Other adventures included a trip up the mountain road over the top of the mountain to descend through Pinery Canyon to the northwestern side of the range for a visit to the Chiricahua National Monument. This special place has incredible rock formations - pinnacles, hoodoos, balancing rocks. We took in views like the one below at Massai Point, but then would take perhaps our most arduous hike of the week when we summited Sugarloaf Mountain.

  Joel at Massai Point in the Wonderland of Rocks - Chiricahua National Monument

Joel at Massai Point in the Wonderland of Rocks - Chiricahua National Monument

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While we were at Massai Joel had asked what the structure atop a distant peak was. I had to look at it through binoculars and then I looked at the map and figured it out. He had no idea what was in store for him when I drove to the parking lot trailhead.

The trail was only one mile or so each way, but it climbed about 500 feet to an elevation of 7400 ft and was often steep and slippery.

Another adventure was our first birding trip. I wanted Joel to see the Elegant Trogon, the bird people come here from around the world to see, the Mexican bird that perhaps numbers only 60 in the United States. We parked in a prime area and I got out and only moments later was pointing out the dazzling male above us. I hadn't walked six steps. Good fortune smiled on us.

Each day we hiked, dined, road cruised. We were constantly on the move except one afternoon in Rusty's swim spa relaxing with a cold cerveza.

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Snakes, birds, snakes, snakes. Tarantulas, vinegaroons, scorpions. More hikes. Each day was filled with activity and as the week began to wind down I asked Joel if he was interested in a road trip. I thought perhaps he'd want to see somewhere else in the southwest and we decided to limit it to a three hour drive. I mentioned a few options, but the one that immediately was of interest was Gila Cliff Dwellings National Monument north of Silver City, New Mexico. I had visited the Gila National Forest in the region a few times last year, but had never gone to the Cliff Dwellings. It was pretty spectacular. I admittedly am not one for history and historical sites, but at the Gila Cliff Dwellings National Monument you can actually enter the cliff dwellings unguided and see where Mogollons lived for twenty years or so in the late 1200's. It was certainly worth the trip and the winding and climbing scenic mountain drive there and back added to the experience.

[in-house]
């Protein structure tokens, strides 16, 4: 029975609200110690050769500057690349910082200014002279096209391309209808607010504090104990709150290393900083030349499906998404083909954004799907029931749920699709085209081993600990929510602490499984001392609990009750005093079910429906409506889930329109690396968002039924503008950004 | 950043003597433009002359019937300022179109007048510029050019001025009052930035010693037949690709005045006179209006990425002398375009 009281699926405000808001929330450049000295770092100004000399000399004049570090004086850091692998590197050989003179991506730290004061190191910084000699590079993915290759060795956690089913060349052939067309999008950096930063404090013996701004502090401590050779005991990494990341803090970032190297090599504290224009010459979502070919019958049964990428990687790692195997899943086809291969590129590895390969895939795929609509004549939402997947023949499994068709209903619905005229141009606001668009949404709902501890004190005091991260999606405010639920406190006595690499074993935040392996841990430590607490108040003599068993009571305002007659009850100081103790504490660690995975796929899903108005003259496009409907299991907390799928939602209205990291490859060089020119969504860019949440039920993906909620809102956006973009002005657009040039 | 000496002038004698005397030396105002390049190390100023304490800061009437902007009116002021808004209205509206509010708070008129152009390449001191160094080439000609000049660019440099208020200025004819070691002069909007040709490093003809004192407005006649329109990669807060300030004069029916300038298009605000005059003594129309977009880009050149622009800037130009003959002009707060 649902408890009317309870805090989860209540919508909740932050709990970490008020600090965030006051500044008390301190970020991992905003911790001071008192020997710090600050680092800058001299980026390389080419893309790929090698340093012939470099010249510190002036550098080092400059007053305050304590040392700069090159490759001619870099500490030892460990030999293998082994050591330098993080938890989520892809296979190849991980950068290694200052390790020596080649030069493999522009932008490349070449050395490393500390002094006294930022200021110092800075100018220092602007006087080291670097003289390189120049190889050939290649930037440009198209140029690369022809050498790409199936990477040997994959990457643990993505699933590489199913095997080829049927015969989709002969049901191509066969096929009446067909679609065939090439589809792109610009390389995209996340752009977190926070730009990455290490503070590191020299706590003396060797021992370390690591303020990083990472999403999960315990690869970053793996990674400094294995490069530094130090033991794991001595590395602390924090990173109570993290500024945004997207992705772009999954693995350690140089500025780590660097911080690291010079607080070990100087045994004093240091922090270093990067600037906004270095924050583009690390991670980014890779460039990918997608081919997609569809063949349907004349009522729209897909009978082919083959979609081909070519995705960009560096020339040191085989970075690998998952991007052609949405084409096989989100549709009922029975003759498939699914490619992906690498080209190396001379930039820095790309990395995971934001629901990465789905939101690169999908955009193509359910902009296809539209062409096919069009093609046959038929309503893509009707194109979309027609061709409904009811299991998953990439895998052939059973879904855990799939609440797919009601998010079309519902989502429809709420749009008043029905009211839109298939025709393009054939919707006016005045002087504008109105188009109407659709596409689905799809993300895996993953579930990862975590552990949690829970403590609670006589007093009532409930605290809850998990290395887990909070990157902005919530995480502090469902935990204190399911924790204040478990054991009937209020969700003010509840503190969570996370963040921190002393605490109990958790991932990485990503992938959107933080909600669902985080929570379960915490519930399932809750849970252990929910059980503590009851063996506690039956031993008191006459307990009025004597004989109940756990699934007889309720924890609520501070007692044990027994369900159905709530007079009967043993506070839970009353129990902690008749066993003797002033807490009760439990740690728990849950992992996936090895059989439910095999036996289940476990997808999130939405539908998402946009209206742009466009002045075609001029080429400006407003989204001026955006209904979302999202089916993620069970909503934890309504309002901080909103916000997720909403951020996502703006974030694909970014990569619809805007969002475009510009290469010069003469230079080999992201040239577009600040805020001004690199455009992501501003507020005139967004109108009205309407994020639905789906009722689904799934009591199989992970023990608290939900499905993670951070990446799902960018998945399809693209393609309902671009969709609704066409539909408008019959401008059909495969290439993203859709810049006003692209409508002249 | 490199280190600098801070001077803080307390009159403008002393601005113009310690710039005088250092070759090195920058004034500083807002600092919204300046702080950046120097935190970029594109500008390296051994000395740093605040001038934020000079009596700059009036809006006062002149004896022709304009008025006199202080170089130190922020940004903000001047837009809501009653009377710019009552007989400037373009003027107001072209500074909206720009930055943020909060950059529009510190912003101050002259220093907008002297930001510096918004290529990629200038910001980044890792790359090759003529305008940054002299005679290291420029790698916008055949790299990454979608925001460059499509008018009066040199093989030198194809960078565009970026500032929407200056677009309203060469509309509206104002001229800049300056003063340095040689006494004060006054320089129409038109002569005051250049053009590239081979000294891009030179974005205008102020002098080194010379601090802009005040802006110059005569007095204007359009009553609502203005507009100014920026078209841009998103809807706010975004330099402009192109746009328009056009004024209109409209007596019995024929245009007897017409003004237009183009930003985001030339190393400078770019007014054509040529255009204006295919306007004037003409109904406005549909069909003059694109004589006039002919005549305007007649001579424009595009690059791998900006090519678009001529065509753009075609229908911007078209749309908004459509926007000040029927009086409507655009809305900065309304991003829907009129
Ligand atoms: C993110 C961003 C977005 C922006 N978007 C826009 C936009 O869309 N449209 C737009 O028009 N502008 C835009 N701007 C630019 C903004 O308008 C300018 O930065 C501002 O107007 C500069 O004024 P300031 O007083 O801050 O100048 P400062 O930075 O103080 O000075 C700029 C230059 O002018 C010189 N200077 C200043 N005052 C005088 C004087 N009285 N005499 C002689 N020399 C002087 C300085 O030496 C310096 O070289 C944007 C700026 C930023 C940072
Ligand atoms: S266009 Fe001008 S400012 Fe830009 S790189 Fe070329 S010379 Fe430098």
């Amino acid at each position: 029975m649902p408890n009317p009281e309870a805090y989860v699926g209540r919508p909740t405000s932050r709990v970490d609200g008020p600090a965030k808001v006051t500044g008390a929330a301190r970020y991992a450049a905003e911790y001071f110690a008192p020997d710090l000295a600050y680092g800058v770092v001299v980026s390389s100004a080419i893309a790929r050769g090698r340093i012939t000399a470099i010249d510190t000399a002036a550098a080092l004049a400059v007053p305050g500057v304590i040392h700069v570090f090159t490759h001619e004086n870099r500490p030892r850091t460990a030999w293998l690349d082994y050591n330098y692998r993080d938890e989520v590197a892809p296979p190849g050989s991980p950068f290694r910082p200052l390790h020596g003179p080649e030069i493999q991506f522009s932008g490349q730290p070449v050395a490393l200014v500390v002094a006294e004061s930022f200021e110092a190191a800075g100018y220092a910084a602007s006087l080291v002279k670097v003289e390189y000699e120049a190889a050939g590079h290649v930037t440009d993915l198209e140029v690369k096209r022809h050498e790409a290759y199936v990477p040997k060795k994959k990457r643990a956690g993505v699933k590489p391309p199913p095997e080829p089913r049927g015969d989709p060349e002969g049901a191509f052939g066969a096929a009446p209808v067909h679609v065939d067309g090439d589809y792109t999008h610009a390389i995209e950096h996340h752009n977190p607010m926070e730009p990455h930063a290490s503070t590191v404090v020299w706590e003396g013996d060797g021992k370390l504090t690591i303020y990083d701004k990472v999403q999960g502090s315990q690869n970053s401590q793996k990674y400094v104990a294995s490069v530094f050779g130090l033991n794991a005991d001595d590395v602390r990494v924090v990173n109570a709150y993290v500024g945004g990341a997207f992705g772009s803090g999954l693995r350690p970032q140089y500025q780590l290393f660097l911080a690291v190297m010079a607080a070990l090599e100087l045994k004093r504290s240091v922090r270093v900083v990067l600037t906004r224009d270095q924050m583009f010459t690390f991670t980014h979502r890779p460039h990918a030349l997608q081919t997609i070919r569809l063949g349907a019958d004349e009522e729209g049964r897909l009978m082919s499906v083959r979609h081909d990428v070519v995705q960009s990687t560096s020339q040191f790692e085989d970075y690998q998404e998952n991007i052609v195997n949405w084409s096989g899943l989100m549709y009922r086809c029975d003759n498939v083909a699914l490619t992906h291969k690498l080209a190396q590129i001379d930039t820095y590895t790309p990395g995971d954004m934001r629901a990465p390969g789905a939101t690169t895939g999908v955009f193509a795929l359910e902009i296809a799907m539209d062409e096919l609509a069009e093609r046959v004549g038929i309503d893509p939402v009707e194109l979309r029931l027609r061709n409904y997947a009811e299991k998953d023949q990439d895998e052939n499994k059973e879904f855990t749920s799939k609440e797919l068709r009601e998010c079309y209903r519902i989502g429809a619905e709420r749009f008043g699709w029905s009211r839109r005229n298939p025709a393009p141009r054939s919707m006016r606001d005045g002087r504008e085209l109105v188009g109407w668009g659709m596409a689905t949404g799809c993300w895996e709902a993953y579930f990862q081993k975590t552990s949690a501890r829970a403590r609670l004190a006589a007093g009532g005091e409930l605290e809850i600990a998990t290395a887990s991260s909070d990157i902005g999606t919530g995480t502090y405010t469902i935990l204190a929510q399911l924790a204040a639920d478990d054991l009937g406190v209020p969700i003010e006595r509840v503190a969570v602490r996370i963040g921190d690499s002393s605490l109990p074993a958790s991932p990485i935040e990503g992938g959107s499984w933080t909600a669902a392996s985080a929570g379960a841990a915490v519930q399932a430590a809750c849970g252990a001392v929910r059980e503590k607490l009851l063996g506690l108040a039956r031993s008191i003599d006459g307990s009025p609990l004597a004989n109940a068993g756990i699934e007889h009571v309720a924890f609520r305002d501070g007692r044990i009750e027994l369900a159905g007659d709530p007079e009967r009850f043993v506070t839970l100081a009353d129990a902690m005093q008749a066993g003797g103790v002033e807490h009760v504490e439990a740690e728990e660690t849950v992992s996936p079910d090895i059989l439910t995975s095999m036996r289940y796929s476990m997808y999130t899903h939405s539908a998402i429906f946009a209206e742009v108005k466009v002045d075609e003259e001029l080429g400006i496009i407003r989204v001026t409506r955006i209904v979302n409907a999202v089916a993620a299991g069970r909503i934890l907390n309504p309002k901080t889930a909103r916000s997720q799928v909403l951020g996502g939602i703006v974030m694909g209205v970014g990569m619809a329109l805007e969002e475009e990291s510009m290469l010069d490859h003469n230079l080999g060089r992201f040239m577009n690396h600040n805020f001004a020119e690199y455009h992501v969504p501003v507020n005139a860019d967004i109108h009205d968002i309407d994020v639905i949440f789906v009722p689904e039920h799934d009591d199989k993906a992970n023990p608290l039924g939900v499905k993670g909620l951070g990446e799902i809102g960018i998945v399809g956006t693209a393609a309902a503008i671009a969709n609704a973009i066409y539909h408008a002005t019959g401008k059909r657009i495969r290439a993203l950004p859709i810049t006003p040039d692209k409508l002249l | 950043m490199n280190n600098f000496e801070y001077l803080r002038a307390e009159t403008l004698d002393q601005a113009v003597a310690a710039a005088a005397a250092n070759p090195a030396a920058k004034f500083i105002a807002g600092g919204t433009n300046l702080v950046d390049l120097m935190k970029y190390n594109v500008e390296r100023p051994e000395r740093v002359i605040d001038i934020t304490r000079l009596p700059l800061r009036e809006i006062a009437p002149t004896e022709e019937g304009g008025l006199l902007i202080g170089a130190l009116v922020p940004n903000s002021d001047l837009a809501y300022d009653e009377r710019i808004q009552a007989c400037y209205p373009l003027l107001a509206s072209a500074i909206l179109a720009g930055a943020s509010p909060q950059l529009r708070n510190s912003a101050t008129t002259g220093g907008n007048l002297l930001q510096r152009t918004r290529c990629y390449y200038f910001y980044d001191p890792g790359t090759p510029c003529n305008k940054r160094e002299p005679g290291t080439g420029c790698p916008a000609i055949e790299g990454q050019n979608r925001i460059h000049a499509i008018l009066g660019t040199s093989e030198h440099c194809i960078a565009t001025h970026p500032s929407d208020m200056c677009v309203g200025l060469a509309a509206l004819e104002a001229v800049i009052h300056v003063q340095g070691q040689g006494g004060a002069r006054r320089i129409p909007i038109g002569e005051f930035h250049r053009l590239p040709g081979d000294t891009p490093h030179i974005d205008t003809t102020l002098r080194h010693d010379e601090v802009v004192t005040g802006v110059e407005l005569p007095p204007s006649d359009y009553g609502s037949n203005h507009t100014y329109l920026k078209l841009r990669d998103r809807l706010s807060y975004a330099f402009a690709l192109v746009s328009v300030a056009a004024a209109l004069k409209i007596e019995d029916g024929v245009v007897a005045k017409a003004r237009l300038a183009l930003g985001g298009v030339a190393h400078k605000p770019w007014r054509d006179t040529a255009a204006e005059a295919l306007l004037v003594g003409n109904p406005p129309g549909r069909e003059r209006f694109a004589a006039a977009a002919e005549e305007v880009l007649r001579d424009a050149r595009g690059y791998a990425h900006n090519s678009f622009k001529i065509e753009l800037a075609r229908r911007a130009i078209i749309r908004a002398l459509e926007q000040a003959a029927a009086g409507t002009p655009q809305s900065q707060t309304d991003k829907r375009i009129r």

Gila Cliff Dwellings National Monument

Gila Cliff Dwellings National Monument

  Gila Cliff Dwellings National Monument

Gila Cliff Dwellings National Monument

It was an action packed week that left me exhausted. Saturday morning I picked Joel up one last time at Rusty's and we made the 150 mile trip to Tucson Airport. Then I turned around and headed home with a brief stop in Willcox for a few groceries and some lunch. As I type this Monday afternoon I am preparing to head to Tucson again Thursday. I will once again spend an evening looking for sidewinder rattlesnakes and then Friday morning pick up my buddy Chad at the airport for his five day visit. I'll close now leaving y'all with a short video of me wrangling one of the beautiful black-tailed rattlesnakes Joel got to see during visit. I don't usually have a cameraman so it was nice to be on the other side of the lens and get some memories captured. Below the video I'll post a list of just some of the animals Joel got to see during his week.

MJ wrangling a Western Black-tailed Rattlesnake (Crotalus molossus) in the Chiricahua Mountains.

Snakes: Western Black-tailed Rattlesnake, Mohave Rattlesnake, Western Diamondback Rattlesnake, Sonoran Lyre Snake, Sonoran Whipsnake, Mexican Hog-nosed Snake

Lizards: Yarrow's Mountain Spiny Lizard, Striped Plateau Lizard, Sonoran Desert Whiptail, Clark's Spiny Lizard, Crevice Spiny Lizard

Amphibians: Mexican Spadefoot Toad

Invertebrates: Vorhies' Tarantula, Desert Blonde Tarantula, Devil Stripe-tail Scorpion, Vinegaroon, Dung Beetle

Mammals: Black Bear, Coue's Desert White-tailed Deer, Mule Deer, Coati, Rock Squirrel, Coyote, Mexican Long-tongued Bat

Birds: Elegant Trogon, Blue-throated Hummingbird, Rivoli's (Magnificent) Hummingbird, Rufous Hummingbird, Black-chinned Hummingbird, Broad-billed Hummingbird, Broad-tailed Hummingbird, Acorn Woodpecker, Arizona Woodpecker, Mexican Jay

AND SO MUCH MORE ...